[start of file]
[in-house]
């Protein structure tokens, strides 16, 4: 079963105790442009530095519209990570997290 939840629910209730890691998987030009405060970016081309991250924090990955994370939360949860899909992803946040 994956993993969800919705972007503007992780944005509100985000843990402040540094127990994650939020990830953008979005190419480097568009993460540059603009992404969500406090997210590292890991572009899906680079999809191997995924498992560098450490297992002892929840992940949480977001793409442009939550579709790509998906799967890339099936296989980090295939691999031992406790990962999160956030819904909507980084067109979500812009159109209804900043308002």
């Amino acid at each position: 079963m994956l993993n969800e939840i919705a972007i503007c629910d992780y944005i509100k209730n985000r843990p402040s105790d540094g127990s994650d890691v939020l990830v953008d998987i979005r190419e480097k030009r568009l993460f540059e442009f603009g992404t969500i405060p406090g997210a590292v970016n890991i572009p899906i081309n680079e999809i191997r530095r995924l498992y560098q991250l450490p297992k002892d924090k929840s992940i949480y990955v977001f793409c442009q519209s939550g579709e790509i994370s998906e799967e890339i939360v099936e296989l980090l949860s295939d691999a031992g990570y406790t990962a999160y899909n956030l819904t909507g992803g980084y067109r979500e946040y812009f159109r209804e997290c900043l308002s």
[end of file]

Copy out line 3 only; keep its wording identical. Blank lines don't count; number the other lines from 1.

């Amino acid at each position: 079963m994956l993993n969800e939840i919705a972007i503007c629910d992780y944005i509100k209730n985000r843990p402040s105790d540094g127990s994650d890691v939020l990830v953008d998987i979005r190419e480097k030009r568009l993460f540059e442009f603009g992404t969500i405060p406090g997210a590292v970016n890991i572009p899906i081309n680079e999809i191997r530095r995924l498992y560098q991250l450490p297992k002892d924090k929840s992940i949480y990955v977001f793409c442009q519209s939550g579709e790509i994370s998906e799967e890339i939360v099936e296989l980090l949860s295939d691999a031992g990570y406790t990962a999160y899909n956030l819904t909507g992803g980084y067109r979500e946040y812009f159109r209804e997290c900043l308002s």